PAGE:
What’s more: firms whose supply chains had the fewest ESG risk incidents also had more positive earnings surprises. This certainly won’t surprise procurement and sourcing pros, since companies that prioritize ethical and sustainable supply chains are generally in a more favorable position to take advantage of sudden business opportunities and avoid sudden business risks and expenses. Luck favors the prepared.

Business sustainability drives supply chain resilience

Companies with sustainable procurement and supply chain practices are better equipped to avoid costly supply chain disruptions stemming from non-compliance with applicable ESG laws and regulations, such as supply chain due diligence reporting requirements. For example, between June 2022 and April 2023, nearly $1B in imports have been seized at US ports over noncompliance with the Uyghur Forced Labor Prevention Act. Companies failed to conduct sufficient due diligence into their extended supply chains to rebut the presumption that what they were attempting to import (e.g., polysilicon) was not made with slave labor. Such seizures disrupt the manufacture of finished products (e.g., solar panels), which has significant operational risks and creates legal and brand / reputational risks.

Companies with mature ESG programs also avoid fines and penalties for non-compliance to such laws and regulations, which can eat into profits. For example, the German Supply Chain Due Diligence Act fines offending companies with at least 3,000 employees up to 800K euros per violation. In 2024, it will apply to companies with 1,000 or more employees and expand the pool of potentially covered companies.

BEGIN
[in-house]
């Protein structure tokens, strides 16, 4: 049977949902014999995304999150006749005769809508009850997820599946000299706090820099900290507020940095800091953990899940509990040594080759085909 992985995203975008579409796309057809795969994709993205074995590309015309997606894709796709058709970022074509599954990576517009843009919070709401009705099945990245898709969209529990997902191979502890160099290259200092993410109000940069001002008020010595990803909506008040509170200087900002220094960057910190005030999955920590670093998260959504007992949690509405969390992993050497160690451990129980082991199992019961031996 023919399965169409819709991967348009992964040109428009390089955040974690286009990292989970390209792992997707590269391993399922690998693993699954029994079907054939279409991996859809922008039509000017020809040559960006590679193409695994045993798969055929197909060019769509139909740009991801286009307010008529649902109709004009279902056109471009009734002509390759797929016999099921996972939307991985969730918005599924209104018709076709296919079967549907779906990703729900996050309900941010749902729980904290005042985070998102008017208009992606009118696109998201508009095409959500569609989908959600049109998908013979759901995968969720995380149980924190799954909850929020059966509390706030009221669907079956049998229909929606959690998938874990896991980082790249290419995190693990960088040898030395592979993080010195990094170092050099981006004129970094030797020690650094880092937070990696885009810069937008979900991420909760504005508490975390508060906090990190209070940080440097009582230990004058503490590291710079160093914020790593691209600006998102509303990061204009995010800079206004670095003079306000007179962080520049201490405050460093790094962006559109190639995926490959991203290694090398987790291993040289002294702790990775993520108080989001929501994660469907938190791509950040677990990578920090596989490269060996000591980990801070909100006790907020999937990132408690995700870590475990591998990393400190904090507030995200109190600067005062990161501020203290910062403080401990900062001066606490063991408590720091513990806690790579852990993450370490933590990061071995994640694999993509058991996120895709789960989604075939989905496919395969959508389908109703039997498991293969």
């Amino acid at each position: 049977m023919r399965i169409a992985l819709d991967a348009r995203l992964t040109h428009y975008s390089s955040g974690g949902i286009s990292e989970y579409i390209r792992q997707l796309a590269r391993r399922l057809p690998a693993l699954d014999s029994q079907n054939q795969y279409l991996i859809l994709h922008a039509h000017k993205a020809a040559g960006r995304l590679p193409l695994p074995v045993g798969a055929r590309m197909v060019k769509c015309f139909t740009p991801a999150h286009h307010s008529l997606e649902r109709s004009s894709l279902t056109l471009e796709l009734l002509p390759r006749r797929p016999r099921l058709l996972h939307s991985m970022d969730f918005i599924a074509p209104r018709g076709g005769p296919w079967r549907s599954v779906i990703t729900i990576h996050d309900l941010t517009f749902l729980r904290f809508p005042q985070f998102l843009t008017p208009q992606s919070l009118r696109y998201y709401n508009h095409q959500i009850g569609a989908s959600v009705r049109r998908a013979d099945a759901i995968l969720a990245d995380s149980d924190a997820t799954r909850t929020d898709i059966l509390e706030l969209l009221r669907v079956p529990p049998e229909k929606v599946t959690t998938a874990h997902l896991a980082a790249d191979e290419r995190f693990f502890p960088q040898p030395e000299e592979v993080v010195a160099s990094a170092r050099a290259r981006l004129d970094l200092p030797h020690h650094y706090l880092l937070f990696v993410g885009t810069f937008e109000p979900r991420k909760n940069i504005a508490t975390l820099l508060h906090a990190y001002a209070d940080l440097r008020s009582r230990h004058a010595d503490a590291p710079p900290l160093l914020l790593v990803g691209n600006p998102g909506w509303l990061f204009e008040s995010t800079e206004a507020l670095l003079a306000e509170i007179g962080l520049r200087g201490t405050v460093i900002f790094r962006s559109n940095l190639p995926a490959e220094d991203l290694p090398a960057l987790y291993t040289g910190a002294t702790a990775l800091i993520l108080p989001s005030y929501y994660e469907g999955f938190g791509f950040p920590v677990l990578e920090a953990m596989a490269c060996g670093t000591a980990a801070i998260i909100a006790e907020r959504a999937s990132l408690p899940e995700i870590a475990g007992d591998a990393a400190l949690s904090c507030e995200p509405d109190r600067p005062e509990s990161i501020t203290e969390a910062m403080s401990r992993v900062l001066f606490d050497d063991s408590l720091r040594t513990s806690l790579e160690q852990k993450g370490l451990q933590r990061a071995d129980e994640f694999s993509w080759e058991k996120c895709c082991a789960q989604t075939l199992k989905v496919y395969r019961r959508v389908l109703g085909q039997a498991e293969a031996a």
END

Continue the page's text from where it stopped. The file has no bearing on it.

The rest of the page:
Responsible sourcing drives corporate and procurement objectives

Supply chain sustainability is a key enterprise performance driver. Boards and C-suites have taken notice, and as a result are pushing procurement teams to place supply chain sustainability at the core of their business strategy.

According to the Hackett Group’s 2023 Enterprise Key Issues Research study, corporate leaders see supply chain sustainability driving several key business objectives, including brand value (79%), compliance (77%), risk (77%), improved customer satisfaction (56%), and reduced costs (51%).

Supply chain sustainability is also a boon for procurement performance objectives. According to the same Hackett study, procurement’s teams continue to invest in sustainability programs due to the positive impact on compliance (84%), risk (84%), emissions reduction (84%), and brand image (62%). Having C-suite backing and the mandate to build and drive sustainable supply chains enables procurement to direct more enterprise spend towards sustainable suppliers, which multiplies the compliance, decarbonization, risk management, and reputational benefits mentioned above.

The Bottom Line: Procurement and Supply Chain Teams That Prioritize ESG Deliver Better Results

Creating and managing a responsible and sustainable supply chain is good business, period. The returns are clear and broad: higher EBITDA, lower capital costs, better stock market performance, more resilient and stable supply chains, less risk, and more revenue. The market leaders recognized the correlation a long time ago – and actively invested to expand the reach and impact of their programs.